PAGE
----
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Are they the right client for you?

Are all clients worth taking on? In this article Dr Steven Sparling discusses two warning signs freelancers should look for in a potential client.
A selection of creative books stacked on a table, there is also a multicoloured crochet chain, black tote bag, and white tote bag on the table.
© Kingston University

An effective working relationship with clients is a two-way street, but ultimately where money is exchanged for services, one party is an order-giver (the client) and the other is an order-taker (the freelance). Therefore, you want to exercise your right to not take on every client who shows up at your (virtual) door.

Finding the right clients that you can serve well, instead of taking any and every job that is offered to you, is the best way to build a sustainable freelance business.

In the previous audio step, we heard some ideas of warning signs about potential clients. Let me focus on two.

A client who is unsure of what they want is problematic.

How do you nail a brief and deliver excellent work if the client can’t define what they want you to do?

Starting a job without a detailed brief that has been agreed between you and the client is a recipe for a disaster.

Not every client is going to arrive knowing every detail of what they want, so you need to work with them to narrow it down and make it specific. So, there is an investment of time on your part to ask questions and guide the client towards making specific choices.

It’s not unreasonable to think that you might need to do some preliminary work to sketch out ideas for your potential client as not all can visualize through words. That’s okay – better to clarify this up front (though never give any files of work to clients at this brief stage to protect your intellectual property).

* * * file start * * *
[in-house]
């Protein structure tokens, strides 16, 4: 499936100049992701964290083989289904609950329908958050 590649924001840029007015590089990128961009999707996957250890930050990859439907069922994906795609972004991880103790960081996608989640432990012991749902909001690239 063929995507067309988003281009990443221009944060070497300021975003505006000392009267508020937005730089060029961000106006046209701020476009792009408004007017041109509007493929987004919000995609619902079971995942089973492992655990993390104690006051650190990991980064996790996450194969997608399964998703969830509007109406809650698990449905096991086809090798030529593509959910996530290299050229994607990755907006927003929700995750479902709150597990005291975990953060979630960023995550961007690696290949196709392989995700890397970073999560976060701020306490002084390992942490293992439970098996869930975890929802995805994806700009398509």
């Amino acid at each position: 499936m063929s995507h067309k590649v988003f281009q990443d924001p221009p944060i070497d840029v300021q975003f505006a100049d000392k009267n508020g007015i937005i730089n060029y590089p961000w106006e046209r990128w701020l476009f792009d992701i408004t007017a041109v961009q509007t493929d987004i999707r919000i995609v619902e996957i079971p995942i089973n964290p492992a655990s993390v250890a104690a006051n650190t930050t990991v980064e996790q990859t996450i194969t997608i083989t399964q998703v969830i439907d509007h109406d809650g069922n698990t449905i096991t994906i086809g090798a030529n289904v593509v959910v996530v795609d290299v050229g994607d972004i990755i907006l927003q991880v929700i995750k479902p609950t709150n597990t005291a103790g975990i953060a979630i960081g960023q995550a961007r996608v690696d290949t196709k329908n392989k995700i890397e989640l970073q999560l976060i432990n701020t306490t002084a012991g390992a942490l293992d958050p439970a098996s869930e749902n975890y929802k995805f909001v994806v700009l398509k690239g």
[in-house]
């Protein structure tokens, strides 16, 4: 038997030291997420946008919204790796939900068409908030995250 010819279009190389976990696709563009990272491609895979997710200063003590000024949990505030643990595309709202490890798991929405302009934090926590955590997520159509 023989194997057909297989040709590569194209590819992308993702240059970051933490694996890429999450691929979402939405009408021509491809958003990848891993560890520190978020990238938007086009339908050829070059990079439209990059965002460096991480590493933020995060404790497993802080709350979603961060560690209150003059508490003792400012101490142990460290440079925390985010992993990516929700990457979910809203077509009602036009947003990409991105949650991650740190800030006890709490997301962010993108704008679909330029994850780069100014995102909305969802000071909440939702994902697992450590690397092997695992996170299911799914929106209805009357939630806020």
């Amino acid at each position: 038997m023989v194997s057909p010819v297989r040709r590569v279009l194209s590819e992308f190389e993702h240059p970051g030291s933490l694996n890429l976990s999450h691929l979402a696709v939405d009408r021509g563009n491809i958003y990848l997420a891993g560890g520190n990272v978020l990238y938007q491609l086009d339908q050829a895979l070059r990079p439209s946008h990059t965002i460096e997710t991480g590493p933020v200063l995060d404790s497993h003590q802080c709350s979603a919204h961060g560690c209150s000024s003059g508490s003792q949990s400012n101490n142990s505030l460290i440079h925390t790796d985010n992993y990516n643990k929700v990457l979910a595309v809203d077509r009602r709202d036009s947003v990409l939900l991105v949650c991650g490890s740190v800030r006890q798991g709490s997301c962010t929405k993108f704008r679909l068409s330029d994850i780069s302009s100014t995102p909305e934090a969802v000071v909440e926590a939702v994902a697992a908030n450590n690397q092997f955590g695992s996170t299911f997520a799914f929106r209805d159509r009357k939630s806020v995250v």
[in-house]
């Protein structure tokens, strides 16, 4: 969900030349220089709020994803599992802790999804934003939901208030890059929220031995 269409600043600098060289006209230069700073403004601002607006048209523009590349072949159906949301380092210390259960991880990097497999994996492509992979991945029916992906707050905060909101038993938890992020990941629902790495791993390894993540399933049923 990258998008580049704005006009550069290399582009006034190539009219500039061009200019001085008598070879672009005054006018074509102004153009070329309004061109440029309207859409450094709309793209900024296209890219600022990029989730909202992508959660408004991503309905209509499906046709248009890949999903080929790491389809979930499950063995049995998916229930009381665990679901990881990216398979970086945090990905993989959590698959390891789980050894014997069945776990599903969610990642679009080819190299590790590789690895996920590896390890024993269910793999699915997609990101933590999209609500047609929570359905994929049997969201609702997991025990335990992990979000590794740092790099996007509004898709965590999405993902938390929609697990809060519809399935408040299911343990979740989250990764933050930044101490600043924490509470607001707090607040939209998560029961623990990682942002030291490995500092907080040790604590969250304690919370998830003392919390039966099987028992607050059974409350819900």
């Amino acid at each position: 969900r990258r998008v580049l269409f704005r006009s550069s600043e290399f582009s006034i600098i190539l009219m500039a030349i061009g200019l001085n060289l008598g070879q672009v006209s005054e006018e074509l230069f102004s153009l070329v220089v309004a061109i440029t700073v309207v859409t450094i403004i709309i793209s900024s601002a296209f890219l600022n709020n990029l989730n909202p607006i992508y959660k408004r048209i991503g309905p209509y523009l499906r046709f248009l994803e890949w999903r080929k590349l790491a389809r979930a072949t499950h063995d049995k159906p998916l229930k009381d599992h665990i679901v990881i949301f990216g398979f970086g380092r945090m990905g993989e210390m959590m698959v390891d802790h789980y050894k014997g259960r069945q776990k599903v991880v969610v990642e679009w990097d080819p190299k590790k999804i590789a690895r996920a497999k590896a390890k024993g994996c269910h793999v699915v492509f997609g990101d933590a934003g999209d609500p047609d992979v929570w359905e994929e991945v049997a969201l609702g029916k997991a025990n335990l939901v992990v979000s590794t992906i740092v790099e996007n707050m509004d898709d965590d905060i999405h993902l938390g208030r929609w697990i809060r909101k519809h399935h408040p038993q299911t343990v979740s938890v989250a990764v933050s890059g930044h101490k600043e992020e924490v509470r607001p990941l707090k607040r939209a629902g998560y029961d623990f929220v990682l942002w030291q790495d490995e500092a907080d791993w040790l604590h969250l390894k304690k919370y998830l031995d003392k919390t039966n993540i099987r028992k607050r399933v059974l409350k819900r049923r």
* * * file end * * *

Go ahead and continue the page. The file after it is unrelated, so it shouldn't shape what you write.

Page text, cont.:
However, if you find after a few conversations that the client is still unable to settle on a brief then this should be a warning sign that you are probably never going to have a successful working relationship with this client. Either they need to go away and gain more clarity about what their need is, or they need to find another creative freelancer who they can work with. If you are unable to reach an agreed brief within a reasonable amount of time, you should consider that this is not a client to take on.

Don’t work with clients who don’t value your services.

As you reach an agreed project brief, you are going to have to give the client a quote as to what you are going to charge to do this work.

In the process of this conversation, you need to articulate what the value is that you are providing for the client, for example, a logo is not just a logo for a company – it’s part of their visual identity, their brand, it becomes the visual representation of that company’s mission, purpose, and values in the marketplace. It’s something they will likely use for years, and it will become a short-cut for the consumer to connect with the essence of that company. There is a value in that which is far greater than the actual colours on a page.

Your job is to communicate the value of your work to your customer.

However, if they don’t value this and try to drastically undercut your quote for your services, then this should be a warning sign that this is not likely to be a successful working relationship.

It’s not unreasonable for a client to look to see if there is some negotiation on price – you may be willing to negotiate on price, you may not (it might be more appropriate to look at reducing the scope of the assignment to match the client’s budget rather than reducing your quote) but aggressive price-gouging or clients who say ‘yeah, but I can get that done on Fiverr’ are not clients who are going to value the expertise you bring. Best to let them go and try their luck on a site like Fiverr.

The majority of clients are great.

Like all people they come in many variations, but most are honourable and genuinely want to hire you for your work. But there’s always a few you will encounter who are maybe best to pass on.

Above I have outlined two scenarios where you might want to pause and carefully consider whether you want to work with them or not.

© Kingston University
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